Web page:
You’d have to be of a particularly warped disposition – perhaps with a phobia of grass or a deep-rooted hatred of trees – to dislike Stanley Park. In many ways, it sums up everything that Vancouver is about; culture, wholesome outdoor enjoyment, room to breathe and a perhaps delusional determination to ignore the weather.
It is the great green lung on the edge of the peninsula that contains many of the city’s most popular areas. A short walk from Downtown Vancouver through the West End, Stanley Park is where Vancouverites go to walk, jog, cycle and skate. It’s so popular that there are separate lanes depending on mode of transport – so that the walkers don’t get mowed down by the cyclists.
The tracks circle the park, going along the seawall. The further along you go, the wilder it gets. Ocean spray crashes into the rocks as the path hugs the cliffs and the beaches have a weather-whacked, unpolished quality to them.
The park is also home to the totem poles that have become Vancouver icons. They represent a once small movement to keep native First Nations cultures and traditions alive. The originals arrived in the park when the area’s indigenous peoples were encouraged to abandon traditional ways, and artworks were being sold off to museums. Their presence, however, did spark moves to preserve artforms and techniques that have lasted for hundreds of years. Only a couple of the original poles still stand, but they’ve since been joined by new ones created by new generations of artists and carvers.
Walking (or cycling) along, you really start to get an idea of how blessed Vancouver is scenery-wise. The mountains rise up not far from the coast and the sea has battered out a craggy coastline.
In fact, the British Columbian coastline is really rather fjordy. You don’t tend to hear too much about the Canadian fjords, but the western half of the country is dotted with them. Indian Arm is an inlet of just one of them, and it’s where Viator’s Kayaking Adventure From Vancouver heads to for a paddling mission that feels far detached from the city. It’s only half an hour’s drive away, as a matter of fact, but a good chunk of that drive is down a narrow woodland road to a small village on the water’s edge.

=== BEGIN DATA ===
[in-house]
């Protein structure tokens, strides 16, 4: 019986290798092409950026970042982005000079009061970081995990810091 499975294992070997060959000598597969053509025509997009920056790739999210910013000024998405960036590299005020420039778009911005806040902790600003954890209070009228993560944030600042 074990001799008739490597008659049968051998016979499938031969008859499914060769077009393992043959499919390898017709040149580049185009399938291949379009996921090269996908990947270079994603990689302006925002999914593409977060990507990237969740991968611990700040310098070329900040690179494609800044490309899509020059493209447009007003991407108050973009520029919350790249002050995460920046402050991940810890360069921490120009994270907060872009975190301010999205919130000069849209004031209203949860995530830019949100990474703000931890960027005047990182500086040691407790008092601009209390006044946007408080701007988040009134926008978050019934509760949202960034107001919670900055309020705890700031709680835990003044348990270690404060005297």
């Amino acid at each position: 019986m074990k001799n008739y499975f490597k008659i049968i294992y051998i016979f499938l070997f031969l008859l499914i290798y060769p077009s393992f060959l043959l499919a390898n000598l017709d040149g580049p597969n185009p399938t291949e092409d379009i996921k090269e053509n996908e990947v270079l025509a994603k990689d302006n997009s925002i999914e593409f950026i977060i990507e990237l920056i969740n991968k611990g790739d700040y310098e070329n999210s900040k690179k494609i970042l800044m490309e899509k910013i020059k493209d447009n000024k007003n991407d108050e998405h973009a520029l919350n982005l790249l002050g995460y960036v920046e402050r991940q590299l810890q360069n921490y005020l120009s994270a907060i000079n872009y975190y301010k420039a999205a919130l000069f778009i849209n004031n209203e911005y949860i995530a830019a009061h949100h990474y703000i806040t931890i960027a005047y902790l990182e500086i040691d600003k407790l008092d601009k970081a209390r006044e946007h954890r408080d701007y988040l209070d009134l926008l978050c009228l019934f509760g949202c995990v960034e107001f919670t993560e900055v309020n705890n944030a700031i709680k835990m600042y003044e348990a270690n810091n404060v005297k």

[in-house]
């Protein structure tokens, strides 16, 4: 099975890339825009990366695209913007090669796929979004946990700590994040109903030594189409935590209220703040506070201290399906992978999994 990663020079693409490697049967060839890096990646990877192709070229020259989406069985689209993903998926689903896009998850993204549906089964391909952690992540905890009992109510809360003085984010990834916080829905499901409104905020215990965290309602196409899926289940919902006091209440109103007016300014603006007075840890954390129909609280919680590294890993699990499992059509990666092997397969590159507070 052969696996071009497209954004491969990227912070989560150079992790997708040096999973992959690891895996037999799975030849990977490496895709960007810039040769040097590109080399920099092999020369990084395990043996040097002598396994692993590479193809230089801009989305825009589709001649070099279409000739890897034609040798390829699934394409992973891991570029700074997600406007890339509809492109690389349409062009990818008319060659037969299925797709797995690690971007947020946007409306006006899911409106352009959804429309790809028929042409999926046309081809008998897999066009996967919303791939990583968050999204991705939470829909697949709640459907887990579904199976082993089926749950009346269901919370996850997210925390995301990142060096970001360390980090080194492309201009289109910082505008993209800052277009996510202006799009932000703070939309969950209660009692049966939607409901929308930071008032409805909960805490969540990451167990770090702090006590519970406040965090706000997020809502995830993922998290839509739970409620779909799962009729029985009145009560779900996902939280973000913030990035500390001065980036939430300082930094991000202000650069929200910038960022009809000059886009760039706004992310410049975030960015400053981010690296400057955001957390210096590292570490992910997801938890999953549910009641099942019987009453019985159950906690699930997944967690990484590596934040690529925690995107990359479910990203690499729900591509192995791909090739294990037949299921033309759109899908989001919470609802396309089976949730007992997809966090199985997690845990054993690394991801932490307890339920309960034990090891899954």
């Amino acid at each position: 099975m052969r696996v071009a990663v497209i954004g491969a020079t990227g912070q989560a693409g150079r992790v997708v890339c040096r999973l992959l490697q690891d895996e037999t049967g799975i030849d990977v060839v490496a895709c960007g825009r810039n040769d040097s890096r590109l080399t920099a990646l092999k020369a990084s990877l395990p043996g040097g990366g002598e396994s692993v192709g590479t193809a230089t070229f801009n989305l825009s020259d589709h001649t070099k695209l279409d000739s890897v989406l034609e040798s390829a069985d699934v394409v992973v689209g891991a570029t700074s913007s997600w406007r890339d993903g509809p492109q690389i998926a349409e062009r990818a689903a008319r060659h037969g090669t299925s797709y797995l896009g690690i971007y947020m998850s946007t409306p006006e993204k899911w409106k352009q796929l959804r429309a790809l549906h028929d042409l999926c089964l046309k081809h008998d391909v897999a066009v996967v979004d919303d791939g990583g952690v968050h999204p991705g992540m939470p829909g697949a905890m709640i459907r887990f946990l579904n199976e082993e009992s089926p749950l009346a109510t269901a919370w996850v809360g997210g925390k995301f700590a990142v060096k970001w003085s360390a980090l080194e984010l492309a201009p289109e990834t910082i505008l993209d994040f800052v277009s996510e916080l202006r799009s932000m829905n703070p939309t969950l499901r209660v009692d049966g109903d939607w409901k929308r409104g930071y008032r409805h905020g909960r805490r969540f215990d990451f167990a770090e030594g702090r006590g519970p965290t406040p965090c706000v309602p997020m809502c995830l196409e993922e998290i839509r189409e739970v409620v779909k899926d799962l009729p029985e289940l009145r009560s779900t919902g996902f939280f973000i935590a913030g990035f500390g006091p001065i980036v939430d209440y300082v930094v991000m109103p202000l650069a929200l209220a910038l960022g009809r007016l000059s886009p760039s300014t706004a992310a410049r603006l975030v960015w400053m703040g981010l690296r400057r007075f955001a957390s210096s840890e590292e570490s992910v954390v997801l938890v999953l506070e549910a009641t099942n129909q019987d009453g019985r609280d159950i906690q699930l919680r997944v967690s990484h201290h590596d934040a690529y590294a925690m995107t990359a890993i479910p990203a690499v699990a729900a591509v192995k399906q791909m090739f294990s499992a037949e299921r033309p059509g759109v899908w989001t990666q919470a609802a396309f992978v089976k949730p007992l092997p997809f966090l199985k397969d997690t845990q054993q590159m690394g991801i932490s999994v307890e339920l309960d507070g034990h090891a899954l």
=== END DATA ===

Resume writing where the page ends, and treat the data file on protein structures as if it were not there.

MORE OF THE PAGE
As I waited for my guide to get the gear ready, I took a look out at the scene. It was beautiful. Jetties stretched high above the water – it was low tide – and mussels could be seen attaching themselves to the wooden pole. Douglas fir trees lined the mountainsides and snow could still be seen on top of the highest peaks. Geese and ducks flitted between landing, taking off and mooching about on the water, while you could see the glacial water trickling down the cliff edges as snowmelt.
The kayaking excursion was an exercise in simple happiness. It spit with rain every now and then, but we felt joyfully alone on the water. Sure, there are houses along the banks, but many of them can be accessed by water only. They’re holiday homes and not many were occupied as we took on Indian Arm.
As we alternated between grunt work and chat, the guide explained the complex eco-system at work here. Starfish went after the mussels while different organisms live in different parts of the intertidal zone. Somewhere that seems so peaceful has actually got a lot going on, and you can’t help but like that.
Vancouver is very much a walkable city – in fact, trying to navigate the central areas in a hire car would be madness – but there’s one key hop where the water gets in the way. From downtown to Granville Island, there is a big snarling overpass, but it’s not pedestrian friendly. That’s where the Aquabus comes in. These super-cute ferries serve the not-so-fierce waters of False Creek, painted like rainbows and looking like they’ve been designed as merchandising spin-offs from a toddler’s cartoon series about talking boats.
Granville Island lies at the other side of False Creek and, like Stanley Park, it is one of Vancouver’s treasures. It brims over with bars, cafés and restaurants, while the shopping has a crafty, gifty tinge to it. In the Net Loft you have the sort of shopping centre – it’s too small to qualify as a mall – that it’s OK to like. It jumps from artisan homewares to hats to First Nations woodwork and paintings.
It’s a similar story in the Granville Island Public Market, which is primarily about fruit, vegetables and gourmet goodies, but finds space for soap stalls and ceramics. It is not a place to enter hungry – do so and you’re liable to end up buying something from every stall, then realise that there’s no way you can physically eat it all.
Where to stay in Vancouver: If you’re looking for a candidate for Vancouver’s most instantly likeable hotel, then the Listel (www.thelistelhotel.com) would have to be pretty near the top of the list. It’s is full of art – some it borrowed from local museums – and has high service standards. The St Regis (www.stregishotel.com) is a winner too – smack bang in the middle of downtown, and a brilliant example of how to modernise a classic hotel without losing the charm. It also offers free phone calls to anywhere in the world – so there’s no excuse for not phoning home to tell the folks about your day out.